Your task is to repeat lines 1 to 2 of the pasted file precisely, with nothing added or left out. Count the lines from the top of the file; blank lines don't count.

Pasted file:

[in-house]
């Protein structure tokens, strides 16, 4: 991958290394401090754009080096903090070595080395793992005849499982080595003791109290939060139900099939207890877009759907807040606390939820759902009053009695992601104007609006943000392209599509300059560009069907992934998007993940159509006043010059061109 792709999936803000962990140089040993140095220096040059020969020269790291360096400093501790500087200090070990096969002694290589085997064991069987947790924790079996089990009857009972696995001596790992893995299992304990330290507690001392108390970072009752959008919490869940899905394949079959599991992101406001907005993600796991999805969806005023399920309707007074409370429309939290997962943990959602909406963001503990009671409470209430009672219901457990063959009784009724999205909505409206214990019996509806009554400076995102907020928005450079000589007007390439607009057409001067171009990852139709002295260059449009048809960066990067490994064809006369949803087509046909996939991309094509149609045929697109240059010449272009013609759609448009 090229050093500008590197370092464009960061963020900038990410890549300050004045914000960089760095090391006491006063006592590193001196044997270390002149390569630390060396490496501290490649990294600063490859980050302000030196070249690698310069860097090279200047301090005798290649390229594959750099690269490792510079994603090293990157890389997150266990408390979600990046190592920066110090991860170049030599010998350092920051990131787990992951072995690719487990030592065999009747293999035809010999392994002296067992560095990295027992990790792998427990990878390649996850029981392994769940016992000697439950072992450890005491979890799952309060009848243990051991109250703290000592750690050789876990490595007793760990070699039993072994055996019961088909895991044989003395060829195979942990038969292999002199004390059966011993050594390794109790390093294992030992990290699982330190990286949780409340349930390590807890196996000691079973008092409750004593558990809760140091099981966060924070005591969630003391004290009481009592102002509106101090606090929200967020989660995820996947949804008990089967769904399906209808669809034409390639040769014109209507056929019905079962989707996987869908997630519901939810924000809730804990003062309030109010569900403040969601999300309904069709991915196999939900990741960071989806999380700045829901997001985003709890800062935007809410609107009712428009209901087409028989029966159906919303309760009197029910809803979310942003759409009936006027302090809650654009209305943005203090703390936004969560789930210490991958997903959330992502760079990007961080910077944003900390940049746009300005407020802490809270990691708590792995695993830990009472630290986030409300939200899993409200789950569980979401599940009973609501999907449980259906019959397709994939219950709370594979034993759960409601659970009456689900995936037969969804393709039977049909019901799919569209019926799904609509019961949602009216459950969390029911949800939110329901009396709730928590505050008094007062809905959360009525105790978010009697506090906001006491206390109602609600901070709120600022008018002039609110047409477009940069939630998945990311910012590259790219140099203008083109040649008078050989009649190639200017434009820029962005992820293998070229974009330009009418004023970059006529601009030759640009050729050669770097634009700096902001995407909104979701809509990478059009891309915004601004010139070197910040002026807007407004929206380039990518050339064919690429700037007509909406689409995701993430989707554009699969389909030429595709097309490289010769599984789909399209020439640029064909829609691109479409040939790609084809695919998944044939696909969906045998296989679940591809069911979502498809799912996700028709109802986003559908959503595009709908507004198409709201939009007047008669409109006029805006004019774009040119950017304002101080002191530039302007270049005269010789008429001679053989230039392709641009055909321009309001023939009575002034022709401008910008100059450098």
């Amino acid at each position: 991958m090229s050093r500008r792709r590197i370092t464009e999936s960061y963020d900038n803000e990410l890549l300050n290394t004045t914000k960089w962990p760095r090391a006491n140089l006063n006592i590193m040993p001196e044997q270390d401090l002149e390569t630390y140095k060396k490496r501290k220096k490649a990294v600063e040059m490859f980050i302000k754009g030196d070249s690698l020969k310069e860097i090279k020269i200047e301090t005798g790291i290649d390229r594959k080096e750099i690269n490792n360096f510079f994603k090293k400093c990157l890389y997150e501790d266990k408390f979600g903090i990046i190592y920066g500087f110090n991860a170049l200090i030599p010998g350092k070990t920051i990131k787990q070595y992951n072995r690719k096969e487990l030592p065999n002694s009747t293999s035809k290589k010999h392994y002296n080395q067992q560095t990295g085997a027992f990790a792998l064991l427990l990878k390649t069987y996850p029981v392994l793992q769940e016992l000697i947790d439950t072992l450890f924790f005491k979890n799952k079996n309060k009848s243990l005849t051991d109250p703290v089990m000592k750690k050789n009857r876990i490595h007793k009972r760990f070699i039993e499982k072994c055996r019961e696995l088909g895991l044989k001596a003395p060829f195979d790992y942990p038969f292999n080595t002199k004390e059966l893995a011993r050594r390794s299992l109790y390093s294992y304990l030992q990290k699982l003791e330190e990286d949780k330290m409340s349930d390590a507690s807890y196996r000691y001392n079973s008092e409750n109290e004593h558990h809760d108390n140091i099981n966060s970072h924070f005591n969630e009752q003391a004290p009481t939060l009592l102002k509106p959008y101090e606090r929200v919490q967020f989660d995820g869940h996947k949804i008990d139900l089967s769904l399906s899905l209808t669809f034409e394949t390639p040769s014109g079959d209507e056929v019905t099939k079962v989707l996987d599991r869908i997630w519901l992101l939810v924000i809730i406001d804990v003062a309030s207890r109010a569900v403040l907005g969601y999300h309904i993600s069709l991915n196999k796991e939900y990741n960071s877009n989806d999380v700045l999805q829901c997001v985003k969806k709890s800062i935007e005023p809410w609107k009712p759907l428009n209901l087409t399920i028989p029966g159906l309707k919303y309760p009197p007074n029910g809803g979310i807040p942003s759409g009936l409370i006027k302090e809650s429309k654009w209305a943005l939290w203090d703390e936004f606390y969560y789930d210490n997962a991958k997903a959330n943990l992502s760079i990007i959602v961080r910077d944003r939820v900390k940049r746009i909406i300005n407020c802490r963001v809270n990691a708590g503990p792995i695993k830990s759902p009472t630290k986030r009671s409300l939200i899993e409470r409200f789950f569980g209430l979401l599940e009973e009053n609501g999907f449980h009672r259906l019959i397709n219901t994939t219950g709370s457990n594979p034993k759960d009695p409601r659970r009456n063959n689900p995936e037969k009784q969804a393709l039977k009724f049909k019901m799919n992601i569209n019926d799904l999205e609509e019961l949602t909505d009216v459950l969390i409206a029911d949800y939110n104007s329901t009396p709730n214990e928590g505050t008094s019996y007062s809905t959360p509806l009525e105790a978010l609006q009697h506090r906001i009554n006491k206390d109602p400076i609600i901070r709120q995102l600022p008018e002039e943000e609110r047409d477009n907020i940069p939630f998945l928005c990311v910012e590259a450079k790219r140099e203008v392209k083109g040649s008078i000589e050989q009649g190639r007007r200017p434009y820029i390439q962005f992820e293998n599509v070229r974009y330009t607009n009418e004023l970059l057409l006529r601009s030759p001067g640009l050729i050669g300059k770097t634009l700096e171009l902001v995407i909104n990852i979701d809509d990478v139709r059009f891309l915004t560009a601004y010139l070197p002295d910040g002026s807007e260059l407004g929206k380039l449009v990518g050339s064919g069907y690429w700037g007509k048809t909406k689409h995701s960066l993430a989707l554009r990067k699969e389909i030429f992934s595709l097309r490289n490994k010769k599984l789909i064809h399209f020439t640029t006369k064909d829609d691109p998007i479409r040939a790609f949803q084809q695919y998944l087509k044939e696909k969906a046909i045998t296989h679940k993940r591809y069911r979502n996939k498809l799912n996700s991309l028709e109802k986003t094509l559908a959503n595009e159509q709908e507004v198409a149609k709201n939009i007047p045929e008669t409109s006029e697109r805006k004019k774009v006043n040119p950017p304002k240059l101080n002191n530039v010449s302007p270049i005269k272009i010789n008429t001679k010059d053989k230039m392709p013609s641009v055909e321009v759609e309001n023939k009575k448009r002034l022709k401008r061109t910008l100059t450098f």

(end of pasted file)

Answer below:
[in-house]
């Protein structure tokens, strides 16, 4: 991958290394401090754009080096903090070595080395793992005849499982080595003791109290939060139900099939207890877009759907807040606390939820759902009053009695992601104007609006943000392209599509300059560009069907992934998007993940159509006043010059061109 792709999936803000962990140089040993140095220096040059020969020269790291360096400093501790500087200090070990096969002694290589085997064991069987947790924790079996089990009857009972696995001596790992893995299992304990330290507690001392108390970072009752959008919490869940899905394949079959599991992101406001907005993600796991999805969806005023399920309707007074409370429309939290997962943990959602909406963001503990009671409470209430009672219901457990063959009784009724999205909505409206214990019996509806009554400076995102907020928005450079000589007007390439607009057409001067171009990852139709002295260059449009048809960066990067490994064809006369949803087509046909996939991309094509149609045929697109240059010449272009013609759609448009 090229050093500008590197370092464009960061963020900038990410890549300050004045914000960089760095090391006491006063006592590193001196044997270390002149390569630390060396490496501290490649990294600063490859980050302000030196070249690698310069860097090279200047301090005798290649390229594959750099690269490792510079994603090293990157890389997150266990408390979600990046190592920066110090991860170049030599010998350092920051990131787990992951072995690719487990030592065999009747293999035809010999392994002296067992560095990295027992990790792998427990990878390649996850029981392994769940016992000697439950072992450890005491979890799952309060009848243990051991109250703290000592750690050789876990490595007793760990070699039993072994055996019961088909895991044989003395060829195979942990038969292999002199004390059966011993050594390794109790390093294992030992990290699982330190990286949780409340349930390590807890196996000691079973008092409750004593558990809760140091099981966060924070005591969630003391004290009481009592102002509106101090606090929200967020989660995820996947949804008990089967769904399906209808669809034409390639040769014109209507056929019905079962989707996987869908997630519901939810924000809730804990003062309030109010569900403040969601999300309904069709991915196999939900990741960071989806999380700045829901997001985003709890800062935007809410609107009712428009209901087409028989029966159906919303309760009197029910809803979310942003759409009936006027302090809650654009209305943005203090703390936004969560789930210490991958997903959330992502760079990007961080910077944003900390940049746009300005407020802490809270990691708590792995695993830990009472630290986030409300939200899993409200789950569980979401599940009973609501999907449980259906019959397709994939219950709370594979034993759960409601659970009456689900995936037969969804393709039977049909019901799919569209019926799904609509019961949602009216459950969390029911949800939110329901009396709730928590505050008094007062809905959360009525105790978010009697506090906001006491206390109602609600901070709120600022008018002039609110047409477009940069939630998945990311910012590259790219140099203008083109040649008078050989009649190639200017434009820029962005992820293998070229974009330009009418004023970059006529601009030759640009050729050669770097634009700096902001995407909104979701809509990478059009891309915004601004010139070197910040002026807007407004929206380039990518050339064919690429700037007509909406689409995701993430989707554009699969389909030429595709097309490289010769599984789909399209020439640029064909829609691109479409040939790609084809695919998944044939696909969906045998296989679940591809069911979502498809799912996700028709109802986003559908959503595009709908507004198409709201939009007047008669409109006029805006004019774009040119950017304002101080002191530039302007270049005269010789008429001679053989230039392709641009055909321009309001023939009575002034022709401008910008100059450098």